Time-Series Transcriptomics Reveals That AGAMOUS-LIKE22 Affects Primary Metabolism and Developmental Processes in Drought-Stressed Arabidopsis
American Society of Plant Biologists
Open access. © 2016 American Society of Plant Biologists. All rights reserved.
In Arabidopsis thaliana, changes in metabolism and gene expression drive increased drought tolerance and initiate diverse drought avoidance and escape responses. To address regulatory processes that link these responses, we set out to identify genes that govern early responses to drought. To do this, a high-resolution time series transcriptomics data set was produced, coupled with detailed physiological and metabolic analyses of plants subjected to a slow transition from well-watered to drought conditions. A total of 1815 drought-responsive differentially expressed genes were identified. The early changes in gene expression coincided with a drop in carbon assimilation, and only in the late stages with an increase in foliar abscisic acid content. To identify gene regulatory networks (GRNs) mediating the transition between the early and late stages of drought, we used Bayesian network modeling of differentially expressed transcription factor (TF) genes. This approach identified AGAMOUS-LIKE22 (AGL22), as key hub gene in a TF GRN. It has previously been shown that AGL22 is involved in the transition from vegetative state to flowering but here we show that AGL22 expression influences steady state photosynthetic rates and lifetime water use. This suggests that AGL22 uniquely regulates a transcriptional network during drought stress, linking changes in primary metabolism and the initiation of stress responses.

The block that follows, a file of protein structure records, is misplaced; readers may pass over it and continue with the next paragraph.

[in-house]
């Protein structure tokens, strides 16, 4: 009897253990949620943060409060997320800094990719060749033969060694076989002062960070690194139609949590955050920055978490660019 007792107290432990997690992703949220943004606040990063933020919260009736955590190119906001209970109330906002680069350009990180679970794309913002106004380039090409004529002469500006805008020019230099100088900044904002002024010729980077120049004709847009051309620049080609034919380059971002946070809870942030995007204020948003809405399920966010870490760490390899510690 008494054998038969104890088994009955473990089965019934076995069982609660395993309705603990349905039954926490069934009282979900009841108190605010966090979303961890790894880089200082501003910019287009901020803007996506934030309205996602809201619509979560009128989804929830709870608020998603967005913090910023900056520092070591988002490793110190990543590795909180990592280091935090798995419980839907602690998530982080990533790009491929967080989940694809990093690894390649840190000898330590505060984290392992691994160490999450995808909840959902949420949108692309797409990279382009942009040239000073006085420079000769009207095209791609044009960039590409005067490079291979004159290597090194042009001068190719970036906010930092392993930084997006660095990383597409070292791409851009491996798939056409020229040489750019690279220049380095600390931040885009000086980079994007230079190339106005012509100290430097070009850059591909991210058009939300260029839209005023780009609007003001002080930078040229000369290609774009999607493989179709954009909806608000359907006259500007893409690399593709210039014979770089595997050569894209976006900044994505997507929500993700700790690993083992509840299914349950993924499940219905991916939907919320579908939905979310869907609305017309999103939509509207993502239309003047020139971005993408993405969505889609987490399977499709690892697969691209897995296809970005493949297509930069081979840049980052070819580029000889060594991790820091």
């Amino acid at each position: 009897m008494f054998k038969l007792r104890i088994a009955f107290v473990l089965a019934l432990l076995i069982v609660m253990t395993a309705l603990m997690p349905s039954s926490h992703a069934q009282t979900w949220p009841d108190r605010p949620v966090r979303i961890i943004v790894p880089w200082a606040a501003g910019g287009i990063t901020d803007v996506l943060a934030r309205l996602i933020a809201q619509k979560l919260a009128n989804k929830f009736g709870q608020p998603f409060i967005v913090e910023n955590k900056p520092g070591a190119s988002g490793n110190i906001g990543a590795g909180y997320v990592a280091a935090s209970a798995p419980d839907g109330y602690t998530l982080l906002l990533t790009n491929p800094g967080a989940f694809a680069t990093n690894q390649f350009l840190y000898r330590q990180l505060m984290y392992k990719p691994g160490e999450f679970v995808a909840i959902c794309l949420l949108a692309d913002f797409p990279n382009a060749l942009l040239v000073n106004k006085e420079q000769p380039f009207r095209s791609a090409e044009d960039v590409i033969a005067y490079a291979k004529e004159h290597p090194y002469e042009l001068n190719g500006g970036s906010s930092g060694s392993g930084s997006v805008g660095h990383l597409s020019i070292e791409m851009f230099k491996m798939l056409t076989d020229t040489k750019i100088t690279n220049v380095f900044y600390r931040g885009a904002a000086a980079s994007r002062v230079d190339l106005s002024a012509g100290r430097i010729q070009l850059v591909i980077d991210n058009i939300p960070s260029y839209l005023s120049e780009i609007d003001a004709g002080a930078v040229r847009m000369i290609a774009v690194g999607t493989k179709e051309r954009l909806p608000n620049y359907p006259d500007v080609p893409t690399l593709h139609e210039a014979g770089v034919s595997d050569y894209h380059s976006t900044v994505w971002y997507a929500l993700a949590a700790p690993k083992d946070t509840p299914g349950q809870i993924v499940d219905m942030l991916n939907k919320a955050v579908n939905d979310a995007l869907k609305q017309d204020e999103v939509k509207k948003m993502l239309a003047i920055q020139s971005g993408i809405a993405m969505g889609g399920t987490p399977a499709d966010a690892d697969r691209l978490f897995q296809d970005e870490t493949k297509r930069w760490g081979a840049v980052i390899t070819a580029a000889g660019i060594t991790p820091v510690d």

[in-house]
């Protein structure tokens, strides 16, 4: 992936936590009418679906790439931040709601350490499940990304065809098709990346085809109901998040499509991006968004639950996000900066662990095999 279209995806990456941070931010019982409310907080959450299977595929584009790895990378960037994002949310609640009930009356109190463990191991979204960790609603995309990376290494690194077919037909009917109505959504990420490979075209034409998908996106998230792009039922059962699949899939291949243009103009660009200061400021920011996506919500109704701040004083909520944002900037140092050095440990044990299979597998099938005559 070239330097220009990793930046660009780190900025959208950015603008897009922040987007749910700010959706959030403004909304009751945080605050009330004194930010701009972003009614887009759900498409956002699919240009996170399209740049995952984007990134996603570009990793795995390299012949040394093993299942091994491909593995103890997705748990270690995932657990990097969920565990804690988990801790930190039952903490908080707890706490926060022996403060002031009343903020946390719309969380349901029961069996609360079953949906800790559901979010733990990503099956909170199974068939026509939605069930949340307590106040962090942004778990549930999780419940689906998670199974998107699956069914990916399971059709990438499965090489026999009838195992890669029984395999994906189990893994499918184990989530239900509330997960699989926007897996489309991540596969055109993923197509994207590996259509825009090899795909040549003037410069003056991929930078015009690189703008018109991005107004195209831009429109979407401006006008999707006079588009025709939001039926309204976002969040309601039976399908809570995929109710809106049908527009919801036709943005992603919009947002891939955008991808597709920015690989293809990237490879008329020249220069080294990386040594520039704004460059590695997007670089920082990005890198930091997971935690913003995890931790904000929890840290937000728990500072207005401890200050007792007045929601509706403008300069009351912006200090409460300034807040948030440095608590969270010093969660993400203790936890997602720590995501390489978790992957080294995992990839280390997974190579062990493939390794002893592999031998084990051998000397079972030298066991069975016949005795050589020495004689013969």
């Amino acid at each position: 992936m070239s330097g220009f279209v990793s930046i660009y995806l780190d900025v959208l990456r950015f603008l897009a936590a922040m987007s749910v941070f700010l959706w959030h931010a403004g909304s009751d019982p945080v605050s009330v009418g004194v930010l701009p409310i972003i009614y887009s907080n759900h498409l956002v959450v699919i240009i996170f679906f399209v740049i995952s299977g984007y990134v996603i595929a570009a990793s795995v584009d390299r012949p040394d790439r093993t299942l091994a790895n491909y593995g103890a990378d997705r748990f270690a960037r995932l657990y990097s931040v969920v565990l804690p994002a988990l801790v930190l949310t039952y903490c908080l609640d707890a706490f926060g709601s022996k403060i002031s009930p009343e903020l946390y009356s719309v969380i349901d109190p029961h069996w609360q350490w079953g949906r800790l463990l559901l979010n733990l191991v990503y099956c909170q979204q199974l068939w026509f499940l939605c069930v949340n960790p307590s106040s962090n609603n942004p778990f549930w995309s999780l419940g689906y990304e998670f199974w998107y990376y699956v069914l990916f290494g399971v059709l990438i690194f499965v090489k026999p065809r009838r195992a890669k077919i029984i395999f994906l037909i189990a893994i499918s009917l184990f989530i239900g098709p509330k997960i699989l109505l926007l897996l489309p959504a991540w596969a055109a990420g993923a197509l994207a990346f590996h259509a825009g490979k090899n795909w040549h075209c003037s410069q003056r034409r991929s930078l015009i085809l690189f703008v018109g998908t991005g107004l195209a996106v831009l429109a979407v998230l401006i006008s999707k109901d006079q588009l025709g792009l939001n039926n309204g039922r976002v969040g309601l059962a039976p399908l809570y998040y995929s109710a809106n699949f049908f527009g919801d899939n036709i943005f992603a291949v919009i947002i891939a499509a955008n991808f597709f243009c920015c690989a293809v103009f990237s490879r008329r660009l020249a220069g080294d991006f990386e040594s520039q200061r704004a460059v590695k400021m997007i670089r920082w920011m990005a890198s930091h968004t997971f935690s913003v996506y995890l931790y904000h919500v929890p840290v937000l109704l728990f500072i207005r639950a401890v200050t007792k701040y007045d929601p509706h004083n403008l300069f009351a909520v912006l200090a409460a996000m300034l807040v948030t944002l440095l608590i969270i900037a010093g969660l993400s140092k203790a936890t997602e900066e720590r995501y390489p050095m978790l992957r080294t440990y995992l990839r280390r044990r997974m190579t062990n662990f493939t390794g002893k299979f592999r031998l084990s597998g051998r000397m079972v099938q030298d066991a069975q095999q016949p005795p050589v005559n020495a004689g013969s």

The authors acknowledge the support of the UK Biotechnology and Biological Science Research Council (BBSRC; Grant BB/F005806/1). S.S. was supported by a University of Essex PhD studentship. J.S.A.M. is supported by an NERC-CASE award (ENV-EATR-DTP: NE/L002582/1), and S.R.M.V-C. is supported by the BBSRC (BB/1001187_1). R.F. and J.E.L. are supported by the Max Planck Society. N.S. and H.F. are supported by Exeter Science Strategy funding, and C.S. is supported by the BBSRC and the Department for Environment, Food, and Rural Affairs through the NORNEX project. D.L.S was supported by a Wellcome Trust Institutional Strategic Support Fund. We thank Susan Corbett and Phillip A. Davey for help with the drought experiments and gas exchange measurements.
This is the author accepted manuscript. The final version is available from the American Society of Plant Biologists via the DOI in this record.
Vol. 28 (2), pp. 345 - 366
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